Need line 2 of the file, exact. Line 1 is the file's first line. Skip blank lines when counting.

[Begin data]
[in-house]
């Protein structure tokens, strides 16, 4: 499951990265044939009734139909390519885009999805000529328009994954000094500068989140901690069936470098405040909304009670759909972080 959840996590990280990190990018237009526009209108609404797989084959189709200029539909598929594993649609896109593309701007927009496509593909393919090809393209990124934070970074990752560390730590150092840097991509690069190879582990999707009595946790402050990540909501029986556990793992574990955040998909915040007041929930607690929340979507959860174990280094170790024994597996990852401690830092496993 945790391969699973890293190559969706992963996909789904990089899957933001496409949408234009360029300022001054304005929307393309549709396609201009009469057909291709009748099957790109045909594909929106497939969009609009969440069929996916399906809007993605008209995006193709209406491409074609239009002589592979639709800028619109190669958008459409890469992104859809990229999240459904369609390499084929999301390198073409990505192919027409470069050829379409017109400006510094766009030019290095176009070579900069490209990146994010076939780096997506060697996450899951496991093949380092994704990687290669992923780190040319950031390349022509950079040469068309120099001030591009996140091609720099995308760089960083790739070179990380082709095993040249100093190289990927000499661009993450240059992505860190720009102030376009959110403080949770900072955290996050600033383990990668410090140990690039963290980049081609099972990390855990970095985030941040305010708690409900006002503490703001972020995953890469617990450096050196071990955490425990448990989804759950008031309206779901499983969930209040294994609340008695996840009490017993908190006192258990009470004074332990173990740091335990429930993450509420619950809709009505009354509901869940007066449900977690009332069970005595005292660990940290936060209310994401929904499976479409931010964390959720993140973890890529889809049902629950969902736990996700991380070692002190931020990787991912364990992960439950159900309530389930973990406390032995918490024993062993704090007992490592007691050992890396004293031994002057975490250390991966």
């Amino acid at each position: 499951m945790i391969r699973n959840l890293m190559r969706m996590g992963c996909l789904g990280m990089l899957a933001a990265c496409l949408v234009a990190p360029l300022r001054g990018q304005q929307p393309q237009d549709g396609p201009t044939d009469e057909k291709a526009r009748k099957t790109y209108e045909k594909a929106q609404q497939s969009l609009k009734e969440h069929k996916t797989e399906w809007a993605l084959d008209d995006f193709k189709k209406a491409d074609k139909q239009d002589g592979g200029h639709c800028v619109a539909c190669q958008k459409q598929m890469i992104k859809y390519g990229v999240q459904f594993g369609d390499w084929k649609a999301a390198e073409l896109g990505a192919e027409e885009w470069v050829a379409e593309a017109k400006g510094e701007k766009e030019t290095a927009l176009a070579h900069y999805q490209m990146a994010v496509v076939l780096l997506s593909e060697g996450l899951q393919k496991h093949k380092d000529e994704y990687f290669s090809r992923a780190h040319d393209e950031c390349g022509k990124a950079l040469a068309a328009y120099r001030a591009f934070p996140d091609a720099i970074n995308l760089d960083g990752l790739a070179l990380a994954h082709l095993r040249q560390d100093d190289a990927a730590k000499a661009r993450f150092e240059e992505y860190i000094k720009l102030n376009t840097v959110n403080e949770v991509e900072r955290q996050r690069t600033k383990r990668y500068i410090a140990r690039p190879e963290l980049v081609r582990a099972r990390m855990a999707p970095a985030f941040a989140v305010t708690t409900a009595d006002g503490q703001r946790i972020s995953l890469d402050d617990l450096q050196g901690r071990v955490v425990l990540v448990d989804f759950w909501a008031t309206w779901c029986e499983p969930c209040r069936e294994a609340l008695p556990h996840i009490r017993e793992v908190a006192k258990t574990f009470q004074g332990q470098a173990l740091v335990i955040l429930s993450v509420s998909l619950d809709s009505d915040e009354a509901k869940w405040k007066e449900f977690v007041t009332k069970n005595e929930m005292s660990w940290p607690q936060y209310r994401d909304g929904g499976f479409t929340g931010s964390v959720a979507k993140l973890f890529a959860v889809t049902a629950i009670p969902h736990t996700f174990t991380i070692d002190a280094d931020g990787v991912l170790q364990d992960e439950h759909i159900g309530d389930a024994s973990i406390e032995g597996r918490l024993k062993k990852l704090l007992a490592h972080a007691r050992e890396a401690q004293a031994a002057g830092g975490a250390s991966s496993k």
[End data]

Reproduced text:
């Protein structure tokens, strides 16, 4: 499951990265044939009734139909390519885009999805000529328009994954000094500068989140901690069936470098405040909304009670759909972080 959840996590990280990190990018237009526009209108609404797989084959189709200029539909598929594993649609896109593309701007927009496509593909393919090809393209990124934070970074990752560390730590150092840097991509690069190879582990999707009595946790402050990540909501029986556990793992574990955040998909915040007041929930607690929340979507959860174990280094170790024994597996990852401690830092496993 945790391969699973890293190559969706992963996909789904990089899957933001496409949408234009360029300022001054304005929307393309549709396609201009009469057909291709009748099957790109045909594909929106497939969009609009969440069929996916399906809007993605008209995006193709209406491409074609239009002589592979639709800028619109190669958008459409890469992104859809990229999240459904369609390499084929999301390198073409990505192919027409470069050829379409017109400006510094766009030019290095176009070579900069490209990146994010076939780096997506060697996450899951496991093949380092994704990687290669992923780190040319950031390349022509950079040469068309120099001030591009996140091609720099995308760089960083790739070179990380082709095993040249100093190289990927000499661009993450240059992505860190720009102030376009959110403080949770900072955290996050600033383990990668410090140990690039963290980049081609099972990390855990970095985030941040305010708690409900006002503490703001972020995953890469617990450096050196071990955490425990448990989804759950008031309206779901499983969930209040294994609340008695996840009490017993908190006192258990009470004074332990173990740091335990429930993450509420619950809709009505009354509901869940007066449900977690009332069970005595005292660990940290936060209310994401929904499976479409931010964390959720993140973890890529889809049902629950969902736990996700991380070692002190931020990787991912364990992960439950159900309530389930973990406390032995918490024993062993704090007992490592007691050992890396004293031994002057975490250390991966």